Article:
Chinese Snuff Bottles – History

Chinese Snuff Bottles - History

Snuff bottles were first produced in the early part of the 18th century to contain powdered tobacco which was imported into China. Snuff bottles were made initially for the emperor and the court, but eventually they were produced for the general public. They measured between an inch and a half and up to three inches in height. Emperor Kangxi established a central glass workshop, with snuff bottles as one of its products.

V.I.P Jiu 8 – The Imperial Craft Baijiu
V.I.P Jiu 8 – The Imperial Craft Baijiu

During the Qing dynasty snuff bottles were produced in six regions Guangzhou, Beijing, Boshan, Inner Mongolia, Liaoning province and Tibet.

Snuff did not come into common usage until about the 17th century, by the 18th century the use of snuff had spread throughout the country and into every social class.

Tobacco had reached China towards the end of the 16th century. When in his reign emperor Chongzhen (1627 – 1644) issued a national ban on tobacco and stipulated that any tobacco addicts be executed.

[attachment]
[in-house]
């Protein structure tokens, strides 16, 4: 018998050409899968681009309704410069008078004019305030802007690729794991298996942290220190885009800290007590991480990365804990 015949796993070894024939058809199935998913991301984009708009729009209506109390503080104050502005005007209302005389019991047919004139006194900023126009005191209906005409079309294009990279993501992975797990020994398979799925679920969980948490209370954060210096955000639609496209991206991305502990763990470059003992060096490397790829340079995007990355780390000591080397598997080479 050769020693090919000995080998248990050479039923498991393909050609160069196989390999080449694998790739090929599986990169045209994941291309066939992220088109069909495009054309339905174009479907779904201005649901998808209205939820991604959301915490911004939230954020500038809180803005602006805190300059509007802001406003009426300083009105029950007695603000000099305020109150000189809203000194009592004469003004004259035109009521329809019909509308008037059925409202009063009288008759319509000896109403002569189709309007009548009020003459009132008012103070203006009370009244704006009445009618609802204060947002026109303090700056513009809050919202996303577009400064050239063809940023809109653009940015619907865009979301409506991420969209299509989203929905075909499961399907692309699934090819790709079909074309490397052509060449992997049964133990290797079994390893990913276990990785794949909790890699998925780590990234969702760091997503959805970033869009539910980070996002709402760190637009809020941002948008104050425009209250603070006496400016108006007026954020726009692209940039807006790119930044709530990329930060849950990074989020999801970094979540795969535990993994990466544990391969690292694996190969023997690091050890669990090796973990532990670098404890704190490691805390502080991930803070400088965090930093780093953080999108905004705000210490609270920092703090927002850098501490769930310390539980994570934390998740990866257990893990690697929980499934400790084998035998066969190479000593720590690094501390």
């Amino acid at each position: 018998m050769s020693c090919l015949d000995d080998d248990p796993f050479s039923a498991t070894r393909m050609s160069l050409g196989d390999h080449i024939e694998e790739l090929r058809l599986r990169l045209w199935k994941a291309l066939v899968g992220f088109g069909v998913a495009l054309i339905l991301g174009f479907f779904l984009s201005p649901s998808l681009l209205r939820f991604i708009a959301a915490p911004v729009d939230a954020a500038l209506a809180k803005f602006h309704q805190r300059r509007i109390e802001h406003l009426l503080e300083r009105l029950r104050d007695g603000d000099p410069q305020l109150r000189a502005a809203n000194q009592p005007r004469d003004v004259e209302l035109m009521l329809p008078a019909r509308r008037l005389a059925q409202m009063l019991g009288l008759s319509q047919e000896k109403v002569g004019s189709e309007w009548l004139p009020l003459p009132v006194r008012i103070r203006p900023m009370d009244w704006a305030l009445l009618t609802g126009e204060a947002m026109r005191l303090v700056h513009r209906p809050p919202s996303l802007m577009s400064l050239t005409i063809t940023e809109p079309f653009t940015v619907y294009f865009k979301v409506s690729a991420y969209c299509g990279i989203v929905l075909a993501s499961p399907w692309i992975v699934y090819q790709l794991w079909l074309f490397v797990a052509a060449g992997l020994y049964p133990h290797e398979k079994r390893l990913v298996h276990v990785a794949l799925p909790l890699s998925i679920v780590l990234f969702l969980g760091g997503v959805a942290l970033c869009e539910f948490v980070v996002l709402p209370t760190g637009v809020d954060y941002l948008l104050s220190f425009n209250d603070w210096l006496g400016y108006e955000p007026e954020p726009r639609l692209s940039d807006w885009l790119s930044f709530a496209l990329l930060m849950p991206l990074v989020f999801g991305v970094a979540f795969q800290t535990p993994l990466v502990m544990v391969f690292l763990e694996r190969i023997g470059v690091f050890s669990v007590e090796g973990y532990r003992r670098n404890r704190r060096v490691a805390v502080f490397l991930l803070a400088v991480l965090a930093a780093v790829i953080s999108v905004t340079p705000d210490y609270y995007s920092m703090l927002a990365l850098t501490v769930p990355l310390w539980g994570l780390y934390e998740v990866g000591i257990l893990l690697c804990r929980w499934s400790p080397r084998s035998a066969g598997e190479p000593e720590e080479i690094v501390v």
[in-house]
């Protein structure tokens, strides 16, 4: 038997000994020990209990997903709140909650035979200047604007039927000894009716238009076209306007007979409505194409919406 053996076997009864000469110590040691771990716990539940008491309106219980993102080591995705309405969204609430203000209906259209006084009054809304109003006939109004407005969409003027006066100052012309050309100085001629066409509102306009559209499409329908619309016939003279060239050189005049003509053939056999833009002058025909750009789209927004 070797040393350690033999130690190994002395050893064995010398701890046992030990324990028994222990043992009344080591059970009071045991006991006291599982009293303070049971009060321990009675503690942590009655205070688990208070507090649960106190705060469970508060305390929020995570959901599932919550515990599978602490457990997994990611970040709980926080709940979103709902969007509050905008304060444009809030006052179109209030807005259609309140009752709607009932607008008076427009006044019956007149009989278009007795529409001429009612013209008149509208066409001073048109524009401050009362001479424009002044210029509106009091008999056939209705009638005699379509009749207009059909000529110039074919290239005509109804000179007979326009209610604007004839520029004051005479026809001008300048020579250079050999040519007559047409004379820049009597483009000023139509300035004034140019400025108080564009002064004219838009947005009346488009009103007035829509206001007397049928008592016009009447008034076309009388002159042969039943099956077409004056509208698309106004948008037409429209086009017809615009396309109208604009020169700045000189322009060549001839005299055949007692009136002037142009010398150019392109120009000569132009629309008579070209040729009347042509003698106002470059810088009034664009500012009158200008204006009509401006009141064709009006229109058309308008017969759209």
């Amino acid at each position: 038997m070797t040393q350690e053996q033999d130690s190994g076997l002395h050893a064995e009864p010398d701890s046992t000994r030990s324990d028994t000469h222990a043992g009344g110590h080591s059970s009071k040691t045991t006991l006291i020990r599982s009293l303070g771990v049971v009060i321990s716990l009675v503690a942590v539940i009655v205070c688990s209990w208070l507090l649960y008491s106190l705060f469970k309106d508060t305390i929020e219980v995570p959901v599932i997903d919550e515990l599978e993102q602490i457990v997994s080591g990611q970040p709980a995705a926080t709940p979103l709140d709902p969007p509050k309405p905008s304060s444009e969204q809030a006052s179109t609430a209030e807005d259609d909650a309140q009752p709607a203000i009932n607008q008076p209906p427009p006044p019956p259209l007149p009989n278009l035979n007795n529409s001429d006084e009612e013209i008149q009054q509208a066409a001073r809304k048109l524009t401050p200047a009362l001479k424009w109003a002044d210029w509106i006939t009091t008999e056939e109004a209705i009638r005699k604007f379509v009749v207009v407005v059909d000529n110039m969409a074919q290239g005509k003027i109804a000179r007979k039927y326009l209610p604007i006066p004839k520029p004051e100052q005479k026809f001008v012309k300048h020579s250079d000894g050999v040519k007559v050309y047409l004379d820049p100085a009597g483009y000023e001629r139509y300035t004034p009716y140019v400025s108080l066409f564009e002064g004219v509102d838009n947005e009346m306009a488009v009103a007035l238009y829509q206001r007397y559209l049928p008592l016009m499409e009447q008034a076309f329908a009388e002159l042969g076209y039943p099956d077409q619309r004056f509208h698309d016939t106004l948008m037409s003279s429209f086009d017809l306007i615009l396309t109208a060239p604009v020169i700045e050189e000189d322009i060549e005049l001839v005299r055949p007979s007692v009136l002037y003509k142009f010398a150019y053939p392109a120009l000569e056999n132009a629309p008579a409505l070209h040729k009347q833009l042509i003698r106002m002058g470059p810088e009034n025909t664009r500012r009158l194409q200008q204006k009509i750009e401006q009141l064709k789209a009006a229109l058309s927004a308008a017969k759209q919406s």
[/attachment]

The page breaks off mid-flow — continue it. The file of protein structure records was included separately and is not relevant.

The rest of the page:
Then in the reign of emperor Kangxi (1661- 1722) he expanded the death penalty to those who possessed tobacco, but snuff was allowed because the Chinese considered it to be a remedy for illnesses such as the common cold, headaches and stomach disorders. So snuff was carried in small bottles, just like any other medicines.

A Pinch

45ml of V.I.P Jiu 8
45ml of ginger ale
3 ice cubes

Put ice cubes into a  small tumbler and add V.I.P JIU 8, then add ginger ale, stir and enjoy.

Chinese Antique Valuations And Appraisals

Do you own a piece of Chinese porcelain or an oriental work of art that you would like to know more about, such as age, history and value?

Then you should really consider using our Chinese Antique Valuation Service as the last thing you want to do is risk under selling the piece due to lack of knowledge or ill gotten advice.